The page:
[Towards the end of May in 2020, the whole nation heard of the murder of George Floyd. A lot of news regarding police brutality typically involves Black/African Americans, every single case that has been brought to light left me and many others outraged. Terrill Thomas was a Black man who was arrested for firing a gun inside of a casino with no one harmed. He later died of dehydration after the water in his cell was shut off for seven days. According to the NPR article, “They forced him to spend the last week of his life locked in an isolation cell 24 hours a day, with no drinking water, no edible food, no working toilet, no mattress, no blanket, no shower access, no means of cleaning his cell, no ability to communicate with his family, no relief from constant lockdown, and no meaningful access to urgently needed medical or mental health care.” His treatment was compared to Jacob Chansley, a White man who was accused of participating in the rioting in the U.S. Capitol. “A judge ordered corrections authorities to provide organic food to an Arizona man—- The order came after a lawyer for defendant Jacob Chansley complained that his client had gone the past nine days without eating because organic food isn’t served at the Washington jail where he’s housed,” Chansley said that because of his religious practice he demanded organic food, which was later granted to him. I understand that as a citizen he has the right to exercise any religion. But when it comes to Black people or other minorities, I thought that prisoners had their rights taken away. Hearing his story saddened me tremendously because Terrill Thomas was treated so inhumane, while Chansley had his bourgeoisie commands fulfilled. Not only did Thomas have his rights taken away but the necessities to live, like water. Without doing too much research, I immediately thought that this was the perfect example of White privilege. That specific riot that took place at the U.S capitol also sparked a lot of debate regarding injustice and bias. Because a lot of people, including myself, believe that if Black people did the same thing, there would’ve been casualties. In correlation to what I mentioned last week, even if there was an appropriate charge for a White person, there is still injustice behind the scenes. Instances like these make it reasonable to feel/think that people think that the lives of Black people are insignificant. I would also like to add that it is unfair for all white policemen to be labeled as “racist” and for all black men to be labeled as “thugs.” It sort of feels like a cycle: hatred(racism) from one group, produces fear from the other group, resulting in violence and sometimes death. The people who are meant to protect and serve the community are the ones that we fear the most. There have been too many deaths that were unreasonable and unjustified. I believe that this would be considered systemic injustice because a lot of white men (including policemen) believe that because they are favored in society they have this sense of pride. When the judicial system fails to discipline them, they have more reasons to not fear doing anything wrong because they won’t be labeled as “in the wrong” in the sight of the decision-makers.] Due to COVID-19, there has also been a significant increase in the number of hate crimes towards the Asian American community. [In the times that we are living in, it seems like it is gradually becoming worse and people are bold about expressing their racist/prejudiced way of thinking. Systemic is defined as something that is fixed, and structured. This system isn’t gonna change if people in authority are on the same side of the oppressors or even sometimes are the oppressors.] Cases like these are just a few examples of why minorities still feel as if this country cannot be considered home for them. Back then for the enslaved, the reason was that they were not given human rights/ freedom in “the land of the free.” But today, racism is one of the major reasons. There is still a form of favoritism for White people and this gives them a sense of superiority. Viewing people as subalterns even in the slightest/nonchalant way is a form of superiority complex. It is only inevitable for people who are not White to feel inferior. Sometimes a majority of people are quick to blame white people for all the evil doings and unfair treatment in this nation, but I think it’s more of a lack of understanding and empathy.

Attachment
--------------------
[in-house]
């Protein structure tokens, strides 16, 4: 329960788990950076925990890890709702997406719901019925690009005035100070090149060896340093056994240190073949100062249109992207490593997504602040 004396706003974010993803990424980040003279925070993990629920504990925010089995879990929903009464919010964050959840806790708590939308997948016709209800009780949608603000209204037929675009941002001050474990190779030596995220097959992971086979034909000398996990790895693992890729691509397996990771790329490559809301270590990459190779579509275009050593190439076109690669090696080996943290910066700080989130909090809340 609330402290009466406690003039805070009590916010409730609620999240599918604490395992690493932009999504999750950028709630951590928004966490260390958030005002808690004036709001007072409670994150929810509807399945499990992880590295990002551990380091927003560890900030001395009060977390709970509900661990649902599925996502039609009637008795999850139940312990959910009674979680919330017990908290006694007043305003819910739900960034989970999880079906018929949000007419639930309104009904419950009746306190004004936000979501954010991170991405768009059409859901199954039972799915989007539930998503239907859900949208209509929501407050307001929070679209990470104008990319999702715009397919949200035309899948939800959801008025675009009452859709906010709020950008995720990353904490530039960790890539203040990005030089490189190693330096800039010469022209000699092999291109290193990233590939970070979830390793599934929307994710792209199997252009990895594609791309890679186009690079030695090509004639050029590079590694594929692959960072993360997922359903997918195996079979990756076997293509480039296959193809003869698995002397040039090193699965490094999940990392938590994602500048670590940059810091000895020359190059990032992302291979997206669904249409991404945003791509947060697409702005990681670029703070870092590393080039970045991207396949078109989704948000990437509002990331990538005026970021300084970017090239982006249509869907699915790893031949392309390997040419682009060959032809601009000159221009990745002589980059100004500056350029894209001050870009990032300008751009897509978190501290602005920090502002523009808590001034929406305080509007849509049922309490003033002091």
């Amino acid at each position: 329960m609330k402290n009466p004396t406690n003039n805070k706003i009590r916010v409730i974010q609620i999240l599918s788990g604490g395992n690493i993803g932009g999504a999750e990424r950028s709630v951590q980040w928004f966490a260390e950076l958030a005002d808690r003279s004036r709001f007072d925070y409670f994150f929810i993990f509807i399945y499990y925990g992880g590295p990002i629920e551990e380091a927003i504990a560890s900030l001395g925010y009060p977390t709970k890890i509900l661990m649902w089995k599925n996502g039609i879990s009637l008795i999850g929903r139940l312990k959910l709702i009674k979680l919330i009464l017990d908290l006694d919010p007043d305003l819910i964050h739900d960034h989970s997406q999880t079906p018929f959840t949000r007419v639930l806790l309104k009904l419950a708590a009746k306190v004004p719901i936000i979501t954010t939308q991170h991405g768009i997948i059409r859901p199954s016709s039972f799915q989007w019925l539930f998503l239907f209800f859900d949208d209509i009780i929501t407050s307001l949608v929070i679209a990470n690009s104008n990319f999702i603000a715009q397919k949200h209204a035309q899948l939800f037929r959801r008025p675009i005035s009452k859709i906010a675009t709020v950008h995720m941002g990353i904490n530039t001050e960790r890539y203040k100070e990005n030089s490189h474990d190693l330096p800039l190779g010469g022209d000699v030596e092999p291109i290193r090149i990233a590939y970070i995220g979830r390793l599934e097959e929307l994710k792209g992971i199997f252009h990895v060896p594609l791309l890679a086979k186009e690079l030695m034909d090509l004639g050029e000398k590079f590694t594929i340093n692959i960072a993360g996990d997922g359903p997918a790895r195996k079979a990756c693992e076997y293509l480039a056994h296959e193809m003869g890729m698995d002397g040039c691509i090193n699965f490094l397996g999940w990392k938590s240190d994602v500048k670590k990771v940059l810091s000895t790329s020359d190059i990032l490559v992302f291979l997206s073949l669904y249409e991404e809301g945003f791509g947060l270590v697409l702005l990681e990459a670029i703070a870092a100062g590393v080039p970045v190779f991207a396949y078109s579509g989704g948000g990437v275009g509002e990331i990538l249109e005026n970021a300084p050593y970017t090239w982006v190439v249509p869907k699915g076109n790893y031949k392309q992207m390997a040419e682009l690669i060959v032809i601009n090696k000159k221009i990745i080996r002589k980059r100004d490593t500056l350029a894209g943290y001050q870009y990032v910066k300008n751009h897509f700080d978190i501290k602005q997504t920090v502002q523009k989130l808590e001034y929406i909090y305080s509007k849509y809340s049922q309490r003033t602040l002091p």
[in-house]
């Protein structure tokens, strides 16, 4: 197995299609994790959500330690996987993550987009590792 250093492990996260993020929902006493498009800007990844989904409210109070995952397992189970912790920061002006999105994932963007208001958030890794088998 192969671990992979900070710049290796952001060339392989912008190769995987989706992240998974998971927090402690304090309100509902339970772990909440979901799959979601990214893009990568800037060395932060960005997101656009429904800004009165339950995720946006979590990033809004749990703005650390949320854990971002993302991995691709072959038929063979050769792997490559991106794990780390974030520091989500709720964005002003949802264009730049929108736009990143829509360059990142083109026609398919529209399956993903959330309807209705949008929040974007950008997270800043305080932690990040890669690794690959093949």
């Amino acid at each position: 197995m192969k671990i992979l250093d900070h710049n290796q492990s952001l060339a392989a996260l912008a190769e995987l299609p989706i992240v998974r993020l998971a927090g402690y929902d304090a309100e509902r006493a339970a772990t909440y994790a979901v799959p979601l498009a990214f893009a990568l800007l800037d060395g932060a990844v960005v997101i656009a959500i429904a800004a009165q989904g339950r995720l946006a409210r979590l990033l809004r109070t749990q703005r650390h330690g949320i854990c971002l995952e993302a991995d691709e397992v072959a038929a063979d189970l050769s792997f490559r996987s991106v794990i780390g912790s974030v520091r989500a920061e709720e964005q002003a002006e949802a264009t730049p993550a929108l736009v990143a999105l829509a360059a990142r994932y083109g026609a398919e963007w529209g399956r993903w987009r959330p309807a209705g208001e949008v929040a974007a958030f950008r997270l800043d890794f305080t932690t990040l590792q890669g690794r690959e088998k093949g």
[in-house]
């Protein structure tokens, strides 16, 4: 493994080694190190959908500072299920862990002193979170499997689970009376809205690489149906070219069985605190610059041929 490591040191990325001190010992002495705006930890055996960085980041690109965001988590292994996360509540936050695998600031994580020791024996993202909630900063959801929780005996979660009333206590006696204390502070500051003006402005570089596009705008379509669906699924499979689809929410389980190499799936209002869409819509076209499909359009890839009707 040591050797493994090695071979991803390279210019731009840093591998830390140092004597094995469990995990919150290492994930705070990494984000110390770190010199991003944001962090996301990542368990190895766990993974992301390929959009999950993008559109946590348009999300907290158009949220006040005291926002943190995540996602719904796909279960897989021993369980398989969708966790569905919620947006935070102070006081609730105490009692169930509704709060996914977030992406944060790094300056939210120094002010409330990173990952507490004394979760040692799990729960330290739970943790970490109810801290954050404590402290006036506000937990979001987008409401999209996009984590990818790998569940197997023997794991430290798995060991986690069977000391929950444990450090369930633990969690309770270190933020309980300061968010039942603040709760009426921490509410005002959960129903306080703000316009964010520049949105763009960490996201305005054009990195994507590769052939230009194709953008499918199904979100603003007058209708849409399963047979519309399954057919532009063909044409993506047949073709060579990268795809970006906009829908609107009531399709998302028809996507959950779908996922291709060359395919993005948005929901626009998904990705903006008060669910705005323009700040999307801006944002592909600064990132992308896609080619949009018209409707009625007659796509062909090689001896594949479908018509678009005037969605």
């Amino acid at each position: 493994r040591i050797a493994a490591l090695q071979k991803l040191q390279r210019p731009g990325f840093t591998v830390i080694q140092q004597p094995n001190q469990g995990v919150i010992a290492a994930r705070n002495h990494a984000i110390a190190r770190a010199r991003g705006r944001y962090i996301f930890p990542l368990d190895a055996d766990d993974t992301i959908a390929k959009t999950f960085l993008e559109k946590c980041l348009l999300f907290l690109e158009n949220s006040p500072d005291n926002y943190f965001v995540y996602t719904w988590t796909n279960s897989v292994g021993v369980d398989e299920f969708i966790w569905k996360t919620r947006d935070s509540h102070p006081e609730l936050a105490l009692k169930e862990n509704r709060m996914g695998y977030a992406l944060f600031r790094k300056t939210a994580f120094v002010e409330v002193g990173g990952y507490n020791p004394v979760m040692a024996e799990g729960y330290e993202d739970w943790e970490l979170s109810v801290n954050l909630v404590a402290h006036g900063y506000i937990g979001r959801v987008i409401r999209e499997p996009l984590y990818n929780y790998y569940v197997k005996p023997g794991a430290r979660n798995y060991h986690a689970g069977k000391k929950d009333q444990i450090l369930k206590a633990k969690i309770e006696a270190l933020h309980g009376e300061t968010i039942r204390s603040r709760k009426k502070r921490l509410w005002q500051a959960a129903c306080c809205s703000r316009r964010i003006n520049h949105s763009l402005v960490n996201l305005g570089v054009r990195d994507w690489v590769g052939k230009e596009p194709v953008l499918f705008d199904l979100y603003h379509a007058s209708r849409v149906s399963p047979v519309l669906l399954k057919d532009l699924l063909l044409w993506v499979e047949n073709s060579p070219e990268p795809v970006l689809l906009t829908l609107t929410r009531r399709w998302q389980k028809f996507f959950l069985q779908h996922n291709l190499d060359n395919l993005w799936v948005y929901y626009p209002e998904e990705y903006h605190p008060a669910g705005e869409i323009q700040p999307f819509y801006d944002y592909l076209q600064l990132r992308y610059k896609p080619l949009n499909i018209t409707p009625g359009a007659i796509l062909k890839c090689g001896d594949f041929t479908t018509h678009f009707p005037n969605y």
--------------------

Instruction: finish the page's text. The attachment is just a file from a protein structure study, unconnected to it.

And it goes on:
Why Will There Never Be An End?